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By Frederick N. Rasmussen and Frederick N. Rasmussen,SUN STAFF | April 23, 2005
David Blum, a Baltimore workers' compensation lawyer who was also legal counsel to several unions, died in his sleep Monday at his Pikesville home. He was 57. Mr. Blum had been recuperating from recent neck surgery, said his wife of 29 years, the former Natalie Sanders. The cause of death is pending. Mr. Blum, who was born in Baltimore and raised in Pikesville, graduated from Pikesville High School in 1966. He earned a bachelor's degree in psychology in 1970 from New York University and a law degree in 1973 from the University of Maryland School of Law. He was admitted to the Maryland Bar in 1973, and clerked for Judge Albert W. Menchine of the Maryland Court of Special Appeals.
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BUSINESS
By Jamie Smith Hopkins, The Baltimore Sun | May 26, 2014
Chesapeake Employers' Insurance Co. has some long-standing policyholders — 96 years, in one case. That happens when you date to the infancy of your industry. The Towson-based workers' compensation insurer — a century old this year — was created by Maryland legislators as they instituted a system to help injured employees and compensate the families of those who die in workplace accidents. States across the country were doing the same in rapid succession. Chesapeake Employers was called the State Accident Fund then, and it was a government agency.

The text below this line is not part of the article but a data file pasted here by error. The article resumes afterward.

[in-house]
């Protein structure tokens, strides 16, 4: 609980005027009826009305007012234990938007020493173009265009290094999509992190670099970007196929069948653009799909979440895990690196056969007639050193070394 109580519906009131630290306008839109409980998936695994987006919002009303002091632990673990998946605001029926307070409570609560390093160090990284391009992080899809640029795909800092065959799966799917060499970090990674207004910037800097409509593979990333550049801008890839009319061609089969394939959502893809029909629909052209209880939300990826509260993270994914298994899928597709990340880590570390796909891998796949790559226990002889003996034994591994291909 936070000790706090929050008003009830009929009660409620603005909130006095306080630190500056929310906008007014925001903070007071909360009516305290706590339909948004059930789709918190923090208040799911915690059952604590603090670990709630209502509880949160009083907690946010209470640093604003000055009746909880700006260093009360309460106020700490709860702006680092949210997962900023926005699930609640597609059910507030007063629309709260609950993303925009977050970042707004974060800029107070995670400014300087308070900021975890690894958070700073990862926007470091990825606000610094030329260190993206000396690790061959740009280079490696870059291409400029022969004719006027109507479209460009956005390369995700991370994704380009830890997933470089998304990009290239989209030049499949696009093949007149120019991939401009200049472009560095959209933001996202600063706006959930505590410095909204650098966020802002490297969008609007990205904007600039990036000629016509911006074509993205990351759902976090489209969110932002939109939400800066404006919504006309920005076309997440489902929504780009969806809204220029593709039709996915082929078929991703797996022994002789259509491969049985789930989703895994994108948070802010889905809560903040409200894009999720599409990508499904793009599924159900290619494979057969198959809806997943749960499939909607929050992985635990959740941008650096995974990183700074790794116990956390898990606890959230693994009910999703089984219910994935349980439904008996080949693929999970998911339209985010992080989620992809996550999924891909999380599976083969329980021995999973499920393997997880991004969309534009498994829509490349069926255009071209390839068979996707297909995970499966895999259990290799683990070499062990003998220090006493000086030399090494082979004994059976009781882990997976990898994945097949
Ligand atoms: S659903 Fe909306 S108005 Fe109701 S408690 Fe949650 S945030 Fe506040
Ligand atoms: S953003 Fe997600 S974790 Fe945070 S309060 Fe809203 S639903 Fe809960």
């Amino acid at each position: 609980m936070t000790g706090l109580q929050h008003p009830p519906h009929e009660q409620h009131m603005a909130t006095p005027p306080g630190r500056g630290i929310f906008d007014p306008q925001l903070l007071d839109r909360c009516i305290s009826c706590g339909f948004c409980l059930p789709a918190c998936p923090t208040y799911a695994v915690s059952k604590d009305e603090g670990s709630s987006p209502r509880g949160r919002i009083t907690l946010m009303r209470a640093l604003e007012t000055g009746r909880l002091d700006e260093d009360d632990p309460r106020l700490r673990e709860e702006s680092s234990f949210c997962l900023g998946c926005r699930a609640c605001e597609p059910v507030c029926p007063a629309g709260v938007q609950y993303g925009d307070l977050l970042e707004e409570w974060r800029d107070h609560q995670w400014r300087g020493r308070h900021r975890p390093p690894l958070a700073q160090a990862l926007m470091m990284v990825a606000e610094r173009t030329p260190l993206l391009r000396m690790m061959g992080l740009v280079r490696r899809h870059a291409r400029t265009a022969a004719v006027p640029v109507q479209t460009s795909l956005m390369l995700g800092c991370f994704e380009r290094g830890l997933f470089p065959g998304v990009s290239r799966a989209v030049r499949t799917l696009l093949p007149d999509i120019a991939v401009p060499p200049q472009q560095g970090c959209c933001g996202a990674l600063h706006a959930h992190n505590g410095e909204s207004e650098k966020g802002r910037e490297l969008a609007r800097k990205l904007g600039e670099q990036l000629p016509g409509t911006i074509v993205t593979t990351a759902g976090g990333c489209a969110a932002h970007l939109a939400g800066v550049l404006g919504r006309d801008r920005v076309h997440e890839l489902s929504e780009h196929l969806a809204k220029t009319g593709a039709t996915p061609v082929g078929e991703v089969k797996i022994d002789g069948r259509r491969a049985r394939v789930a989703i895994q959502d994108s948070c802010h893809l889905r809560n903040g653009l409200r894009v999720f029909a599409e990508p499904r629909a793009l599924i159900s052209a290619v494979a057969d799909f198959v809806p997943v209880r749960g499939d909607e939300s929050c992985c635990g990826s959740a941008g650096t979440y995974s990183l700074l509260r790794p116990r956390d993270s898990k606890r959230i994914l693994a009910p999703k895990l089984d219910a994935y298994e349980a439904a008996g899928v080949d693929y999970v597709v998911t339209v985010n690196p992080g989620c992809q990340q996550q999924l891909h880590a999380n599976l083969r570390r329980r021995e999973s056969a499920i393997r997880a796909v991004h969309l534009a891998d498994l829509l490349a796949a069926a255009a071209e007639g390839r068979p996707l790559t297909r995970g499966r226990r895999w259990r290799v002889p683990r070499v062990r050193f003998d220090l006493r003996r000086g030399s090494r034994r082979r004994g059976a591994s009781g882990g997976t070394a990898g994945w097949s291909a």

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NEWS
By Frederick N. Rasmussen and Frederick N. Rasmussen,SUN STAFF | June 3, 2004
Philip T. McCusker, a retired workers' compensation attorney and musician, died of heart failure Monday at his Pikesville home. He was 82. Born in Baltimore, Mr. McCusker was a lifelong resident of Pikesville, where his family had lived since before the Civil War. One of seven children, he was raised on Walker Avenue. He was a 1939 graduate of Calvert Hall College High School, then in downtown Baltimore. Influenced by his father, Joseph O'C. McCusker, a lawyer and longtime chief deputy state comptroller, he earned a law degree from the University of Baltimore Law School.